So, so TRUE! I wrote a blog post last fall about waiting...I related it being in The Waiting Place (Oh, the Places You Will Go, by Dr. Seuess). I felt like I was going crazy. I soon will be in The Waiting Place again...going crazy. Good luck!

Monica B.W. said...

Yeah, it seems we writers are ALWAYS waiting, right?
I'm sending you awesome vibes! You'll land an agent before summer ends! :D

Krista V. said...

Tonya, Dr. Seuss was a genius, wasn't he? :) Thanks for stopping by.

Monica, I hope you're right. I'm sending awesome vibes right back at you. If you're not already on submission, I imagine you will be shortly...

Sharon K. Mayhew said...

Wonderful post, Krista! You are so right about the waiting. It makes me a little bit nuts. Good luck with Bob. :D

cherie said...

Waiting is not for the faint of heart.

;)

Mindy McGinnis said...

Very true. The waiting game is one that we have to get better and better at if we want to not go insane, er... more insane. Or something.

I find that knitting helps!

Krista V. said...

Sharon, I'm glad I'm not the only one who goes a little crazy:)

So true, Cherie.

Mindy, I might just have to take up knitting:)

Lynne said...

Hang in there Krista! (Gatorwriter from QT here).

Your day will come--and likely sooner rather than later--and when it does, you will savor it all the more. :)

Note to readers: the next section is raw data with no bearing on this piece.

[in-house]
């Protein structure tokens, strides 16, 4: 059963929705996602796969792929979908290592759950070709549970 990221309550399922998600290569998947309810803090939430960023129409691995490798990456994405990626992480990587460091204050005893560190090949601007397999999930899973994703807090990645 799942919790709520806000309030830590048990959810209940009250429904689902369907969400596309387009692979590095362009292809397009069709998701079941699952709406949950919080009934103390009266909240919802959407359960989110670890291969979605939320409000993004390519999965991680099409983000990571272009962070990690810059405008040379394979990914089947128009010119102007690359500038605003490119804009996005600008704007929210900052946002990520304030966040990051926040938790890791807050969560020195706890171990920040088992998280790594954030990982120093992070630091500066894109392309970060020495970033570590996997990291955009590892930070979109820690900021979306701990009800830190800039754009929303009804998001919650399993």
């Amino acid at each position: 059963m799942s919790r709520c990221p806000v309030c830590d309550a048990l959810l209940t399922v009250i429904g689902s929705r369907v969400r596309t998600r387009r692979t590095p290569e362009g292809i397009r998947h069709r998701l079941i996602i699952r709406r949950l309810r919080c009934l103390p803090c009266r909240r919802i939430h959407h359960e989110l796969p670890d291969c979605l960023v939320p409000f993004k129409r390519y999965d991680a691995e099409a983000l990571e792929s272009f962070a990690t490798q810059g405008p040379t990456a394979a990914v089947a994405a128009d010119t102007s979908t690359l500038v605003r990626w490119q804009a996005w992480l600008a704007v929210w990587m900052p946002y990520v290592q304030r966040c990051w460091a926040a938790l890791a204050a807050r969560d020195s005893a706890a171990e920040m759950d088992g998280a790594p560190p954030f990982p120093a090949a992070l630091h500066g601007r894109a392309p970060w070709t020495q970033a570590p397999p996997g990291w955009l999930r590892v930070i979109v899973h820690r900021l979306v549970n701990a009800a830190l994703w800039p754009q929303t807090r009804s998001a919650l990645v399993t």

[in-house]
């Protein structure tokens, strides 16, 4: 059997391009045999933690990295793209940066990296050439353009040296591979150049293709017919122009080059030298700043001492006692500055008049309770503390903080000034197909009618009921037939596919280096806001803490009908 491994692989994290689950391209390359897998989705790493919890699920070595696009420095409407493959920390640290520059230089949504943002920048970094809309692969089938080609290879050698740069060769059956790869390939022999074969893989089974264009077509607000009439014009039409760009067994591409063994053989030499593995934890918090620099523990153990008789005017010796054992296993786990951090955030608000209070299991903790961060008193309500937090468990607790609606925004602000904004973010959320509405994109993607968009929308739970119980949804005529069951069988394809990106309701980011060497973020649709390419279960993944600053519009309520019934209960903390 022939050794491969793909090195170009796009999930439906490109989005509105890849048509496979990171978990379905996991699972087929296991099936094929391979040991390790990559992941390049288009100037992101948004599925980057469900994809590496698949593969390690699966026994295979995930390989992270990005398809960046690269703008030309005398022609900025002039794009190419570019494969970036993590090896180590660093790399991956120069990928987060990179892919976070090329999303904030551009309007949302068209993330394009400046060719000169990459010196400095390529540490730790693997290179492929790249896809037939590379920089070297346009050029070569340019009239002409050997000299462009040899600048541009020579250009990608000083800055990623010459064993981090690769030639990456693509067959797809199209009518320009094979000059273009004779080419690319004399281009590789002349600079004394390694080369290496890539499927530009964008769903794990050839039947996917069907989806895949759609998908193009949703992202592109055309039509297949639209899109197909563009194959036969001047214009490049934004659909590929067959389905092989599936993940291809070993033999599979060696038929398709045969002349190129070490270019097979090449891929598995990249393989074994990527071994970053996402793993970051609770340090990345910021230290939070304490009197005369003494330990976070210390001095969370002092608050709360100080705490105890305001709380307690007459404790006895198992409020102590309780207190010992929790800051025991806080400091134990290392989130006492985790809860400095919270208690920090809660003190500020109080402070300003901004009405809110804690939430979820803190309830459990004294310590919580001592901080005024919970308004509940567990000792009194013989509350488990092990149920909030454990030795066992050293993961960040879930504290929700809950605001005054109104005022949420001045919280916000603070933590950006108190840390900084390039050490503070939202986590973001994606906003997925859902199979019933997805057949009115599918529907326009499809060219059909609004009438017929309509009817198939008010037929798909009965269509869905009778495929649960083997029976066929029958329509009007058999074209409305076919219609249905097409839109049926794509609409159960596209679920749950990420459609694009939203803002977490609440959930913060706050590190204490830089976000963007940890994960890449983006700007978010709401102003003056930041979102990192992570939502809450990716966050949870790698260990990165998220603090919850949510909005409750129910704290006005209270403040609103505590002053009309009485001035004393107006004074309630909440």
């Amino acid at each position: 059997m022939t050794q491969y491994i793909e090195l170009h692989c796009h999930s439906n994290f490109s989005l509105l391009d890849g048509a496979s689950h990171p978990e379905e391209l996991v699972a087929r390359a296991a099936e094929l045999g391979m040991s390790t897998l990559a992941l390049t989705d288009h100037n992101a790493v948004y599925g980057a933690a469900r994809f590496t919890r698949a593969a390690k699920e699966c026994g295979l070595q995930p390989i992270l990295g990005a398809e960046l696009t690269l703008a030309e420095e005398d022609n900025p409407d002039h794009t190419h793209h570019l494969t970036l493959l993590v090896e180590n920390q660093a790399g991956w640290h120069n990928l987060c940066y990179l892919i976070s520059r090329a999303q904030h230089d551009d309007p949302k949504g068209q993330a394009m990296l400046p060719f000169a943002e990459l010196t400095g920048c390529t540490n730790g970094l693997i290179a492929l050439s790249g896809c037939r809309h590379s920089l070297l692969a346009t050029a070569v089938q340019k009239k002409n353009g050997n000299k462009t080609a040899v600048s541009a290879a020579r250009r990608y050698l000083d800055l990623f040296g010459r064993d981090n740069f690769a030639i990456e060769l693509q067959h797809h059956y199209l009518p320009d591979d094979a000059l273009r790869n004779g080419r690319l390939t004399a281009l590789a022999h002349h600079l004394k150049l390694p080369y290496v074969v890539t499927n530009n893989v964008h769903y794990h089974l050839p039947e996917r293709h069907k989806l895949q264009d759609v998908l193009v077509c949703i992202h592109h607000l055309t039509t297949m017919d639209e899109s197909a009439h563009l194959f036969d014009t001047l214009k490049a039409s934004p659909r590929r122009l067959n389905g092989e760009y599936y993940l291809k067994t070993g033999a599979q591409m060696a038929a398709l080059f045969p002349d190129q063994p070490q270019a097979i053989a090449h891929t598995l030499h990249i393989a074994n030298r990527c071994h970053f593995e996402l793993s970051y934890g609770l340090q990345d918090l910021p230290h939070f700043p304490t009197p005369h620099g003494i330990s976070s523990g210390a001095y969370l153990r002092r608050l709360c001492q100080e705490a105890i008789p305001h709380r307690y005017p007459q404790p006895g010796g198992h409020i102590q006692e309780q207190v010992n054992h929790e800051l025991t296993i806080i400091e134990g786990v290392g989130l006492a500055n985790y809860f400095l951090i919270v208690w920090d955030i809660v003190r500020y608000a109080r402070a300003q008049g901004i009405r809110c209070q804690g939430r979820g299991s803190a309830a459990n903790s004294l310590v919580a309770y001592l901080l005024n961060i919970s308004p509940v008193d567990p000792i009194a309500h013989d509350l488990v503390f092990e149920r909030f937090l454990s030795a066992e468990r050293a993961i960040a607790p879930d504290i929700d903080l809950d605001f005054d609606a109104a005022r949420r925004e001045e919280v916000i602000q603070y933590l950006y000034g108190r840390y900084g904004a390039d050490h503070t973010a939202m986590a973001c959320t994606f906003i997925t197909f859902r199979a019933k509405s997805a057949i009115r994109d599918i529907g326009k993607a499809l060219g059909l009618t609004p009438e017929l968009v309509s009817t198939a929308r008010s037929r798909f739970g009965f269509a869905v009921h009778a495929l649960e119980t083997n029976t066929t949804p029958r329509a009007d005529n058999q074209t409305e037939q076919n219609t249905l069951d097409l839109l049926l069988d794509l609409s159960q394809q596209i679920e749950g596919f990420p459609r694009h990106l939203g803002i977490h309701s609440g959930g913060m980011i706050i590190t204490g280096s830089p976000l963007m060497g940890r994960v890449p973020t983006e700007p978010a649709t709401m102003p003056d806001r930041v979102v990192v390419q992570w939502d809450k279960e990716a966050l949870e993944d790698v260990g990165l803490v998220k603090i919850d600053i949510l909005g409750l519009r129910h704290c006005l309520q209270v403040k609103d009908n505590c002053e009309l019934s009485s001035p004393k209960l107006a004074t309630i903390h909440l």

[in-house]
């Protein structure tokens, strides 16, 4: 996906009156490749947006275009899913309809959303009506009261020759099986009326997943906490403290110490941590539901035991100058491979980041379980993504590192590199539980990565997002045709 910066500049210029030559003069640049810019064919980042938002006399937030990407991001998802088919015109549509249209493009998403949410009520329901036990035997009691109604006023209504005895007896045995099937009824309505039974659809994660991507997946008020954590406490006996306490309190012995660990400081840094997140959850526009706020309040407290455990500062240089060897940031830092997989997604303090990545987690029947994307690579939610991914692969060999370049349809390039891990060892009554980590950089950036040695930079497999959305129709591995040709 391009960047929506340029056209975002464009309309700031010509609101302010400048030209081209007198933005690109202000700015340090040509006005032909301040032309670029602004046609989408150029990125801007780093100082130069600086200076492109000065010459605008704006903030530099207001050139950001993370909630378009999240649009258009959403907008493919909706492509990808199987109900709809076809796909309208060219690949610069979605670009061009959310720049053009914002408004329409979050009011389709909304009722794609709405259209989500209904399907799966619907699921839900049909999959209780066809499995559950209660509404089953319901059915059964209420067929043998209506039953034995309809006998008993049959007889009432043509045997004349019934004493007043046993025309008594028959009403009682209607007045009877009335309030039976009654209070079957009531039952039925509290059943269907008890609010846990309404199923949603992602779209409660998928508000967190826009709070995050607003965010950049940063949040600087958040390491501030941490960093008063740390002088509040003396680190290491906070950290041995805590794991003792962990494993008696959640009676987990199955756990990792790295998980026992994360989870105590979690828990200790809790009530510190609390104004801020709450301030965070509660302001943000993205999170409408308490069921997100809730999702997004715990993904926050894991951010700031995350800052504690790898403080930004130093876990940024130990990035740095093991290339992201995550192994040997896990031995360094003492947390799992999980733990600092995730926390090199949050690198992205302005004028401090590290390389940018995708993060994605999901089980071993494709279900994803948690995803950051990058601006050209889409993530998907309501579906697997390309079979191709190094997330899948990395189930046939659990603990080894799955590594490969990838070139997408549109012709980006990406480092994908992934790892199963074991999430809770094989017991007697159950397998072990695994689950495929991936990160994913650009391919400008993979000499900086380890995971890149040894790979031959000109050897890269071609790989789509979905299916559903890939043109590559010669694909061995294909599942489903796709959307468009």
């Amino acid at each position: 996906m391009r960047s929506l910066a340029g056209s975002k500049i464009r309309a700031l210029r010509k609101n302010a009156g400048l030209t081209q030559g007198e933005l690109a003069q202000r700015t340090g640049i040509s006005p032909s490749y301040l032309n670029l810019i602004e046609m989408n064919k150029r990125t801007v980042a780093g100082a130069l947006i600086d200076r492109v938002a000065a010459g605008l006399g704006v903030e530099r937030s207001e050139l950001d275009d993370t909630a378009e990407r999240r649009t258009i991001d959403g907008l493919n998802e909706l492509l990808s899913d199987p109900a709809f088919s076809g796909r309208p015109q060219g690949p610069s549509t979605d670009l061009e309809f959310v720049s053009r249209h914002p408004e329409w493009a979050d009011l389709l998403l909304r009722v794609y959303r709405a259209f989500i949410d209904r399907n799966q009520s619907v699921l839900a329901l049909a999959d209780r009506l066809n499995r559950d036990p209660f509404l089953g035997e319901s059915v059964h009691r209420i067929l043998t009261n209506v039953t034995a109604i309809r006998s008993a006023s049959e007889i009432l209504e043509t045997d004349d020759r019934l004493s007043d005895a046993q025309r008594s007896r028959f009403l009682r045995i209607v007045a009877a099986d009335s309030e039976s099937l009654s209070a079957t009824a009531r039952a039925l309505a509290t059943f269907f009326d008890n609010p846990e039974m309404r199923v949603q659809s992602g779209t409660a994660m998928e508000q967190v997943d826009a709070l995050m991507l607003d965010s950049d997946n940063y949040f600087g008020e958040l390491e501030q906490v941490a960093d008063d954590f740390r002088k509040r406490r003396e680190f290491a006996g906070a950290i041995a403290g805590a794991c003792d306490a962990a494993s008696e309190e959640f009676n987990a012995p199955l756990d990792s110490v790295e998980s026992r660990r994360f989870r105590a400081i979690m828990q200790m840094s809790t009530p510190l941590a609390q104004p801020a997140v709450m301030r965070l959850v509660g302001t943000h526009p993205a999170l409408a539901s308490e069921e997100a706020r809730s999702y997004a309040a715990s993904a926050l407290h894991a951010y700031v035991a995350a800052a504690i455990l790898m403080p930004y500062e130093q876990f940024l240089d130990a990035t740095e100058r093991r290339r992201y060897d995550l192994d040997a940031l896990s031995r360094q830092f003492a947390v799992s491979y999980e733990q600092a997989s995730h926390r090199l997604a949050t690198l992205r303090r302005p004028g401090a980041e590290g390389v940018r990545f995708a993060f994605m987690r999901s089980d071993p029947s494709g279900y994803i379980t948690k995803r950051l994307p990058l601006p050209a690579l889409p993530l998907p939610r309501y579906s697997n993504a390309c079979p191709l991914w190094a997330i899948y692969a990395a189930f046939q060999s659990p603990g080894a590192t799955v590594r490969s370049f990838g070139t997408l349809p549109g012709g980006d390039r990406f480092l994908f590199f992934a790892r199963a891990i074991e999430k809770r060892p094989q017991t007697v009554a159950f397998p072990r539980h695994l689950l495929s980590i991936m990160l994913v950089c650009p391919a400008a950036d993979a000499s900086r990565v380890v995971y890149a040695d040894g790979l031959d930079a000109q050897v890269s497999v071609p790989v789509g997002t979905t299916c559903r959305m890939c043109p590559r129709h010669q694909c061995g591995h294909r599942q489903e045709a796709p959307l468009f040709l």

Good things come to those who wait, right?!
*fingers crossed for you*
Lynne

Krista V. said...

Lynne, thank you for your lovely comment. This week has been especially rough on me from a querying perspective, so I appreciate your kind words.

Robbin L. said...

Cherish your dreams and live your life with hope that every day will bring -- with every dream come true - another dream!

Krista V. said...

Robbin, thank you for that lovely thought. It reminds me of the lantern scene from Tangled. *sighs* I love that part:)

Dana said...

By the number of comments made on this post it looks like lots of us are waiting. At least we're in good company.I need to learn to wait. I wanted to (and did) send queries out way too early. My book wasn't in it's best form. So after a handful of rejections, I rushed to get it in its best form. But what I really needed to do was to take some time and gain a fresh perspective. In doing so, I felt God speaking to me to start another writing project - a blog. I am having a blast with it. I've learned that when I wait, I also have to listen - to that small, still voice of encouragement. If I hadn't waited, I wouldn't have heard it.

Krista V. said...

Waiting is such an art, Dana, and it sounds like you're learning how to do it well. Thanks for sharing your ideas with us - and good luck with your new blog!